Meet the candidates for Wisconsin Supreme Court
The race has become especially political, for what is a non-partisan election, with Madison attorney Tim Burns openly running as a Democrat.
"We need someone right now, who knows American business backwards and forwards, and will stand up against big business and special interests," Burns said.
Burns has been a private attorney for 25 years, and has endorsements from Democratic Congressmen and AFCSME. Sauk County judge Michaal Screnock, despite being generally viewed as a Republican candidate, says politics don't belong in the courts.
"To put it simply, the role of the court is to be an arbiter of the law, not a policy analyst, or a political activist," Screnock said. "And I believe that's what really sets me apart from both of my opponents in this race."
Screnock was appointed Sauk County Circuit judge by Gov. Scott Walker in 2015. As a private attorney, he defended Act 10, which took power away from Wisconsin's public unions. He's been endorsed by three state justices and received more than 100 thousand dollars from the state's Republican party.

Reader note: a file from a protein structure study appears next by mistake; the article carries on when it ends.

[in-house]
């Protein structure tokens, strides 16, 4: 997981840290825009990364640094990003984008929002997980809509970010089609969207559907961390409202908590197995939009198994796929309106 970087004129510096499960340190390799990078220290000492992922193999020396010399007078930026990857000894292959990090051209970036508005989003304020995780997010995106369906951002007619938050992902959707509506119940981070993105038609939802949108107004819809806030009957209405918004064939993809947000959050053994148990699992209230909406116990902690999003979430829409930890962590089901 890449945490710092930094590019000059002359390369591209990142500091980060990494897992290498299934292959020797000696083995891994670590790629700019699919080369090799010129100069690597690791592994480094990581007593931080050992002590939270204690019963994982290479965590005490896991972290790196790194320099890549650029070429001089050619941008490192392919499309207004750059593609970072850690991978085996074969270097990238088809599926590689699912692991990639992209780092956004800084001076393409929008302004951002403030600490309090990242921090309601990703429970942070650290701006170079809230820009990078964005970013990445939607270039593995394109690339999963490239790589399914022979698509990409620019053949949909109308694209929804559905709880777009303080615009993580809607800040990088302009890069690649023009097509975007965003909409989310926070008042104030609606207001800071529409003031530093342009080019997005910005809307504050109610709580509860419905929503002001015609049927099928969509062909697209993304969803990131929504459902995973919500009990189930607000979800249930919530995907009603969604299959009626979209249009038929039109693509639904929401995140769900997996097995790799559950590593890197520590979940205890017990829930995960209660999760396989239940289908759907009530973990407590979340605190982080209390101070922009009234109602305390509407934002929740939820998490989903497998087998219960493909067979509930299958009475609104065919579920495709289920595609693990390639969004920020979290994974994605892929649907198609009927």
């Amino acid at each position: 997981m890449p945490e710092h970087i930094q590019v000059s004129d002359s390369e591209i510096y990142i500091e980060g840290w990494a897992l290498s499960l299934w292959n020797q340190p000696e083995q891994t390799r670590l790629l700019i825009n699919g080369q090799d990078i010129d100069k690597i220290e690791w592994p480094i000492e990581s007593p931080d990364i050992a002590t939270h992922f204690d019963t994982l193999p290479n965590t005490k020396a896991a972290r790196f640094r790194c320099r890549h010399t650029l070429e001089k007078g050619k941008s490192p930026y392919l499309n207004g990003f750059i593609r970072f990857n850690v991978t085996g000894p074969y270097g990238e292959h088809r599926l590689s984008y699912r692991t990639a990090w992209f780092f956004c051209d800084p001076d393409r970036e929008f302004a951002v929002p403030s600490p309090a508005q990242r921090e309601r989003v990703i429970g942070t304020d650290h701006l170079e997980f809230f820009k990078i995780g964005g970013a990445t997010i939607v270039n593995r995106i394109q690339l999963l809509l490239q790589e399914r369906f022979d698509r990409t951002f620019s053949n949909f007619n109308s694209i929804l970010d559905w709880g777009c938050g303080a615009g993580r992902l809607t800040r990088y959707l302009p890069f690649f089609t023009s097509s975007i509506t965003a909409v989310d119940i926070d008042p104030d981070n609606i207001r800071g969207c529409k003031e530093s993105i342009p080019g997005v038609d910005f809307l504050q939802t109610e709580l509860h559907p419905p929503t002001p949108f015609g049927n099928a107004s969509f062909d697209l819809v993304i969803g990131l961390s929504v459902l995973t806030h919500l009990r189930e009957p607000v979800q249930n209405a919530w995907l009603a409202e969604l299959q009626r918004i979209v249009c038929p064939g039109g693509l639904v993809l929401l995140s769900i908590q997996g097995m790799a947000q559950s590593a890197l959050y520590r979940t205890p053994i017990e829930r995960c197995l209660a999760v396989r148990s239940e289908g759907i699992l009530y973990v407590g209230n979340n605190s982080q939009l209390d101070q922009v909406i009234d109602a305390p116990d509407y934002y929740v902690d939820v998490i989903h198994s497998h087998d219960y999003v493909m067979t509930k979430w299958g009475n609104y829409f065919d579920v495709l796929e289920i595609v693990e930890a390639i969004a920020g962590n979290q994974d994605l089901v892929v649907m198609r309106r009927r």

Milwaukee County Circuit judge Rebecca Dallet says she's running on values.
"Things like clean air and water, equal protection under the law, women are under attack, and we have a broken Supreme Court," Dallet said. "What we need right now, is someone with values and experience to stand up and protect that court."
Dallet has been the Milwaukee County Circuit judge for 10 years, covering more than 10,000 cases. She has the endorsement of more than 200 Wisconsin judges.
Polls will be open from 7 a.m. until 8 p.m. Tuesday. Turnouts for this election are generally between 7 and 8 percent.
See the full interviews with each candidate below: